Among the many challenges facing patients with head and neck cancer, depression can be an added stressor that, if unrecognized and untreated, contributes to decreased quality of life and early mortality.
Explore This IssueAugust 2018
This information is not new. Evidence has long shown that depression rates in cancer patients are among the highest in those with head and neck cancers, occurring in approximately 15% to 50% of these patients. Some of these patients will present with or have a prior history of depression, while others will develop depression in the year following diagnosis. For patients who do develop depression, symptoms typically peak two to three months after diagnosis (Cancer Epidemiol. 2016;43:42-48; Clin Adv Hematol Oncol. 2009;7:397-403).
Recognizing the increased risk for and prevalence of depression in head and neck patients is the first critical step in addressing the problem. Diagnosis can be tricky, however, because many of the symptoms of depression are similar to side effects of cancer treatment. Additionally, treatment may be unfamiliar territory for clinicians who don’t typically address behavioral health issues.
Although diagnosing and treating depression may not be considered a part of standard otolaryngologic care, the high rates of depression in head and neck patients and associated decrease in quality of life and survival make it imperative that physicians address this issue more effectively.
“Looking at historical norms, we don’t do a very good job of addressing depression in our patients,” said William M. Lydiatt, MD, chair in the department of surgery at Nebraska Methodist Hospital and clinical professor of surgery at Creighton University in Omaha, who has written extensively on the issue. This lack in addressing depression occurs not only because otolaryngologists and other members of a typical treatment team (i.e., radiation oncologists and medical oncologists) lack the training and facility to diagnose it, said Dr. Lydiatt, but also because it is an issue that patients themselves don’t want to address. “Many patients just don’t want to address one more thing,” he said.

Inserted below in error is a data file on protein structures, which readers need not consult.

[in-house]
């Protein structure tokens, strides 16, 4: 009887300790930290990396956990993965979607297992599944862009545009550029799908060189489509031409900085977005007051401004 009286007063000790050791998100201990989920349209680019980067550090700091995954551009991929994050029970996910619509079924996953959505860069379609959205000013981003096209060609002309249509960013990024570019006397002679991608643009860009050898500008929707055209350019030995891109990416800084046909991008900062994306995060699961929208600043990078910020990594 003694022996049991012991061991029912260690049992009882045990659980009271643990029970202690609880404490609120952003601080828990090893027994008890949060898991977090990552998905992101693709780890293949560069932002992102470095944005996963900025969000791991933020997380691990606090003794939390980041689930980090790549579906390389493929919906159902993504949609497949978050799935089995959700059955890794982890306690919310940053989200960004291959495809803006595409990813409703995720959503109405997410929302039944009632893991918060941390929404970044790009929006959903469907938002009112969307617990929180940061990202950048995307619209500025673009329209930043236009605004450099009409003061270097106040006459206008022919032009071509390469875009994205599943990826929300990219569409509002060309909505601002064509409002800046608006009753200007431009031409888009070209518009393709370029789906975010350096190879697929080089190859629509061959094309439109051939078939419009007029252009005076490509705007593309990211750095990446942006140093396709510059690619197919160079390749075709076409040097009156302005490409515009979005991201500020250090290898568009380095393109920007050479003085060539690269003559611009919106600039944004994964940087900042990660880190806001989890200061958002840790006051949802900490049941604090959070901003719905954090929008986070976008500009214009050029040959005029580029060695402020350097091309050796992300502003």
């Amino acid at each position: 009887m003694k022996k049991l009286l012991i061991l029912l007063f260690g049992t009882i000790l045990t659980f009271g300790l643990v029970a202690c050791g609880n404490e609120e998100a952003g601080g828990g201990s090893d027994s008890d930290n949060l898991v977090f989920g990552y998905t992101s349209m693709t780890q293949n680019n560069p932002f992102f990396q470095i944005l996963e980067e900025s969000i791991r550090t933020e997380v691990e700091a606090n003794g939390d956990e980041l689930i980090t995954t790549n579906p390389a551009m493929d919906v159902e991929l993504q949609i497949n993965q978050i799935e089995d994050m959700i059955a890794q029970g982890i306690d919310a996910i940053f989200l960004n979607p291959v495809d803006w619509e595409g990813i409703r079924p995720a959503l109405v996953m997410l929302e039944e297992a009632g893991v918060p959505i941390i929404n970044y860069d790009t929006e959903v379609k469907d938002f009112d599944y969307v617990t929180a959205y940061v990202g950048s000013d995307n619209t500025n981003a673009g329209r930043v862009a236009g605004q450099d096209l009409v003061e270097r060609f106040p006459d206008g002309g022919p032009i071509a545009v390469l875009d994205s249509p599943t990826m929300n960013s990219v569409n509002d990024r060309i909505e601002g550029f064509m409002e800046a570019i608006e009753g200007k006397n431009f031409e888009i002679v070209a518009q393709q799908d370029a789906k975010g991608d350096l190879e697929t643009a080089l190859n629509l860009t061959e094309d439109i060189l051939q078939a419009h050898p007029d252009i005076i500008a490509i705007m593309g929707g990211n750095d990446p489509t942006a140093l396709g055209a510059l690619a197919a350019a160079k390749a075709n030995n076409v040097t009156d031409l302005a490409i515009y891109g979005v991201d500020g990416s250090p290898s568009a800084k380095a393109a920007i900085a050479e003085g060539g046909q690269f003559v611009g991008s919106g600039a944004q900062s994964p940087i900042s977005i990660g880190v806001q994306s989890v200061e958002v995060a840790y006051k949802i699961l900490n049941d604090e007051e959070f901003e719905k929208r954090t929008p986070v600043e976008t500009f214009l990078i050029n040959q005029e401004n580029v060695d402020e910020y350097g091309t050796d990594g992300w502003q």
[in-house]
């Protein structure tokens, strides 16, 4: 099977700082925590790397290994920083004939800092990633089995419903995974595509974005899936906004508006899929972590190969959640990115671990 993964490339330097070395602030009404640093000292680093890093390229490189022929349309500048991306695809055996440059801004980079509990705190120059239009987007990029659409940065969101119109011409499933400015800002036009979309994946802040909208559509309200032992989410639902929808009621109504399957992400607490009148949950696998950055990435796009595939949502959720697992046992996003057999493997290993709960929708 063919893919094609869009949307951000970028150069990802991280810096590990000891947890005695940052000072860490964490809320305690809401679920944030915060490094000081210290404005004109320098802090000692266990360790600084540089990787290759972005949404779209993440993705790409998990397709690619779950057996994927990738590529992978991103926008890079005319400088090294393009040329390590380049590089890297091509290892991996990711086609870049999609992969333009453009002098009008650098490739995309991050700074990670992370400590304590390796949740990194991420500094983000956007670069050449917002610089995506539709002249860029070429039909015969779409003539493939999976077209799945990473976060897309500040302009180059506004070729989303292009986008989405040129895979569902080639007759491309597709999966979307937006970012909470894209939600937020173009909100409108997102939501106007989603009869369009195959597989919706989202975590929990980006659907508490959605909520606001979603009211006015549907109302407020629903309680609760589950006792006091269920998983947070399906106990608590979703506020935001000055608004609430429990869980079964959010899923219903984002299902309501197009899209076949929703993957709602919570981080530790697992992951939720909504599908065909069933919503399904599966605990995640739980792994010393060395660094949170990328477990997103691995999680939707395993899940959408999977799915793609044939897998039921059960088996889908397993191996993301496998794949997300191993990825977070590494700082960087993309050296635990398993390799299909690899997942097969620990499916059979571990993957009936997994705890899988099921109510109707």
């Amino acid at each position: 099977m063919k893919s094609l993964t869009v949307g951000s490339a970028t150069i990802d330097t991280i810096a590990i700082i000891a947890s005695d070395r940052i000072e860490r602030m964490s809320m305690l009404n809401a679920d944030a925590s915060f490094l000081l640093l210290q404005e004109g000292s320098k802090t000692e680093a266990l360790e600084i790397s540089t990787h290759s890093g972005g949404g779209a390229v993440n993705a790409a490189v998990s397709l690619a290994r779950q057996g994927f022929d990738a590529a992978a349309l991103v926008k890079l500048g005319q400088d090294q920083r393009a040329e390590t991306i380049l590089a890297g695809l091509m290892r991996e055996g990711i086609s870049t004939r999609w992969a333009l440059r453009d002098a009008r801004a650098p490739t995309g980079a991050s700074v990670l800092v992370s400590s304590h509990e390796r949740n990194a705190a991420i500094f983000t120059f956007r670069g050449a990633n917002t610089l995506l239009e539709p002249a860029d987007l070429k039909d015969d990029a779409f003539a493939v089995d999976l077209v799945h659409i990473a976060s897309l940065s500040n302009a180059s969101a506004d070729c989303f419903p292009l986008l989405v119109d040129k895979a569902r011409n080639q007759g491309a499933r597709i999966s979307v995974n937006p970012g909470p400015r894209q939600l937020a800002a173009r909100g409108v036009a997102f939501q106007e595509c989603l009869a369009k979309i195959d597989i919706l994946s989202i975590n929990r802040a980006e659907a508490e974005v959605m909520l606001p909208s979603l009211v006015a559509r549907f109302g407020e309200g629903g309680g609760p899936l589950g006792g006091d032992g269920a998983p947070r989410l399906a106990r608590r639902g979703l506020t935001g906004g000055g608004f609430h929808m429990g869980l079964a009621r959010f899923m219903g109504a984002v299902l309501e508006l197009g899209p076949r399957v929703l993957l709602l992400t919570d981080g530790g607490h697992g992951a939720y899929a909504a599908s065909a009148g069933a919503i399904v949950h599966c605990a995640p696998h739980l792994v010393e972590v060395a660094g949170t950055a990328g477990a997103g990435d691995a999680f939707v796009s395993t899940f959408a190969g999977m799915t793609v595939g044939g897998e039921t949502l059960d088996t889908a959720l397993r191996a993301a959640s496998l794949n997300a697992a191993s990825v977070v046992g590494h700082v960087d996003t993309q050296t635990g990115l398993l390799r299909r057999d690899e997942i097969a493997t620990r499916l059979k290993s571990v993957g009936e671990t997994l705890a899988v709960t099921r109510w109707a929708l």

One way to better address this issue is to include a behavioral therapist in the treatment team to ensure that depression is identified early and treated appropriately. Another strategy suggested by recent data is the prophylactic use of antidepressants as part of the treatment protocol for all head and neck patients, particularly for those at high risk of depression.
Although there is currently no standard approach to address depression in these patients, what is clear is the need to do so and to address it with more success. “Depression is common and impacts quality of life and survival,” said Dr. Lydiatt. “It can be treated or prevented in many cases.”
Need to Address All Depression, Even Mild Cases
The substantial effect depression can have on these patients is underscored by ongoing data showing their reduced survival rates due to the depression. A study published in 2018 confirmed this evidence, showing that depressive symptoms predicted shortened survival among patients with head and neck cancer (Cancer. 2018;124:1053-1060).